Trebucheting Tennis Balls At 124 MPH

A trebuchet is one of the older machines of war. It’s basically a sling on a frame, with a weight that you can lift up high and which pulls the sling arm over on release. Making one opens up the doors to backyard mayhem, but optimizing one opens up the wonders of physics.

[Tom Stanton] covers just about everything you need to know about trebuchet building in his four-part video series. Indeed, he sums it up in video two: you’ve got some potential energy in the weight, and you want to transfer as much of that as possible to the ball. This implies that the optimal path for the weight would be straight down, but then there’s the axle in the way.  The rest, as they say, is mechanical engineering.

Video three was the most interesting for us. [Tom] already had some strange arm design that intends to get the weight partially around the axle, but he’s still getting low efficiencies, so he builds a trebuchet on wheels — the classic solution. Along the way, he takes a ton of measurements with Physlets Tracker, which does video analysis to extract physical measurements. That tip alone is worth the price of admission, but when the ball tops out at 124 mph, you gotta cheer.

In video four, [Tom] plays around with the weight of the projectile and discovers that he’s putting spin on his tennis ball, making it curve in flight. Who knew?

Anyway, all four videos are embedded below. You can probably skip video one if you already know what a trebuchet is, or aren’t interested in [Tom] learning that paying extra money for a good CNC mill bit is worth it. Video two and three are must-watch trebucheting.

We’re a sad to report that we couldn’t find any good trebuchet links on Hackaday to dish up. You’re going to have to settle for a decade-old catapult post or this sweet beer-pong-playing robotic arm. You can help. Submit your trebuchet tips.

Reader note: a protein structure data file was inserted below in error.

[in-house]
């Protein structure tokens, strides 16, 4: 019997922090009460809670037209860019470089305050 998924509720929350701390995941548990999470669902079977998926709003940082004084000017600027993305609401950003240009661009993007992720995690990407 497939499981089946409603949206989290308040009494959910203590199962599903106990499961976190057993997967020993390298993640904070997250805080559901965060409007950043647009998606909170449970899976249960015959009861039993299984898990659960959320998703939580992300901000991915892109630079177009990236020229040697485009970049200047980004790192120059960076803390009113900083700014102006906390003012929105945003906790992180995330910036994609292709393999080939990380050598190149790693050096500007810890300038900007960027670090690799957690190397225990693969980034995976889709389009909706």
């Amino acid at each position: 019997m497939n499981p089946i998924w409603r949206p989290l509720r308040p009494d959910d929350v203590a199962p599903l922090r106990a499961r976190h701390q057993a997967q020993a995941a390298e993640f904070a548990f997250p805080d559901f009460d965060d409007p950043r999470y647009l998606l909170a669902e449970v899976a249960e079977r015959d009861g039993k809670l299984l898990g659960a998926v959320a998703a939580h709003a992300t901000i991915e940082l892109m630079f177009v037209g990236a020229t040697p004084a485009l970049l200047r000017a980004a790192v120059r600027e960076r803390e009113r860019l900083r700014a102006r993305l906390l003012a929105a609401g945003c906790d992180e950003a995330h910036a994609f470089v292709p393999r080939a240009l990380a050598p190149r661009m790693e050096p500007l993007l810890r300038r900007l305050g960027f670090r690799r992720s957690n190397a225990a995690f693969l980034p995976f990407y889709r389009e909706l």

Thanks [DC] for this one!

21 thoughts on “Trebucheting Tennis Balls At 124 MPH

      1. Case is important, miles per hour (MPH) is capitalized. But the GP was being overly anal..

        Personally, my biggest unit bugaboo is the stupidity of MMBTU, where M is a bloody Roman numeral *but* MM is not 2,000 but 1,000*1,000. This needs to die. Because of some extremely unfortunate choice in the past we cannot have MegaBTUs (without spelling them out) and the only sane/unambiguous unit in the customary/Imperial system (thereby excluding Joules) is kBTU.

  1. The optimal path isn’t straight down, but a curving spiral that gets closer to the pivot in the end and stays there.

    That’s because of conservation of angular momentum. If the weight drops straight down, the arm swings faster at first but then starts to decelerate towards the end of the swing as the weight recedes from the pivot point. Moving the weight away from the turning hub means the angular velocity of the system is lost in having the weight track a wider arc.

    But imagine if the weight gets closer and closer to the pivot as it drops and finally wraps completely around the hub. Then the swing gets faster and faster like a whiplash.

    1. Thinking out loud, in spherical cow mode: If the weight starts off at height h above the ground, the most energy you’re going to get out of it is m*g*h. If you have it fall only as far as the pivot, and the pivot is “p” off the ground, you’ve only got m*g*(h-p) to work with. If the weight is moving at all when the ball is thrown, you’ve got 1/2 mv^2 still wrapped up in the weight, and not in the ball.

      So ideally, to get the maximum juice out of the weight, you want it as high up as possible and travelling as slowly as possible when the ball is released.

      Spiraling the weight in to the axle uses the kinetic energy of the weight well, but loses you the height of the pivot off the top. Dropping the weight straight down dumps a lot of the kinetic energy into the ground, which can’t be good either.

      So yeah. I spoke/wrote too soon. I’m gonna go read that PDF linked above.

  2. As kids on a farm we built one with what we had lying around. Some scaffolding for the frame ( 2 meters in height) . A metal pole for an arm and a 150kg metal block as a weight. A chain to connect the weight, and some rope for the sling. A couple of washers created a release point and a nail was used as a release pin. No maths, nothing optimised, we could fling a half brick about 70 meters. The scary thing was to watch the scaffolding violently shake back and forth as the weight dropped near vertically. A shot lesson in impedance matching followed, we decided to try a full brick… 70 meters.

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